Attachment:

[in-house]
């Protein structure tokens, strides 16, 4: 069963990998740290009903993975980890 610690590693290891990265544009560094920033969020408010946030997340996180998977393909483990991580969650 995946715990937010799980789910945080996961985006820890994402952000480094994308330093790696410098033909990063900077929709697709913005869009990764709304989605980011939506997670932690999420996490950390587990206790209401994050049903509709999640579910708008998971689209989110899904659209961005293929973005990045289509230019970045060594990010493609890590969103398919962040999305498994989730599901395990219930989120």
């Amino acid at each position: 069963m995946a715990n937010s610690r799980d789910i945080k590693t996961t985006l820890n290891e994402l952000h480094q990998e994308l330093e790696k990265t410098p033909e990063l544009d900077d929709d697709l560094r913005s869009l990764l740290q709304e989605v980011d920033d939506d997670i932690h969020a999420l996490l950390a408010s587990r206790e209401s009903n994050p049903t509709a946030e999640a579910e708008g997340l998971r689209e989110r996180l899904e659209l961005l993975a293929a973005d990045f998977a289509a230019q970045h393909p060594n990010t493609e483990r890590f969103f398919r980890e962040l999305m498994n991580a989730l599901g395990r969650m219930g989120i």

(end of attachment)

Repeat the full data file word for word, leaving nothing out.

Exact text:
[in-house]
């Protein structure tokens, strides 16, 4: 069963990998740290009903993975980890 610690590693290891990265544009560094920033969020408010946030997340996180998977393909483990991580969650 995946715990937010799980789910945080996961985006820890994402952000480094994308330093790696410098033909990063900077929709697709913005869009990764709304989605980011939506997670932690999420996490950390587990206790209401994050049903509709999640579910708008998971689209989110899904659209961005293929973005990045289509230019970045060594990010493609890590969103398919962040999305498994989730599901395990219930989120």
């Amino acid at each position: 069963m995946a715990n937010s610690r799980d789910i945080k590693t996961t985006l820890n290891e994402l952000h480094q990998e994308l330093e790696k990265t410098p033909e990063l544009d900077d929709d697709l560094r913005s869009l990764l740290q709304e989605v980011d920033d939506d997670i932690h969020a999420l996490l950390a408010s587990r206790e209401s009903n994050p049903t509709a946030e999640a579910e708008g997340l998971r689209e989110r996180l899904e659209l961005l993975a293929a973005d990045f998977a289509a230019q970045h393909p060594n990010t493609e483990r890590f969103f398919r980890e962040l999305m498994n991580a989730l599901g395990r969650m219930g989120i």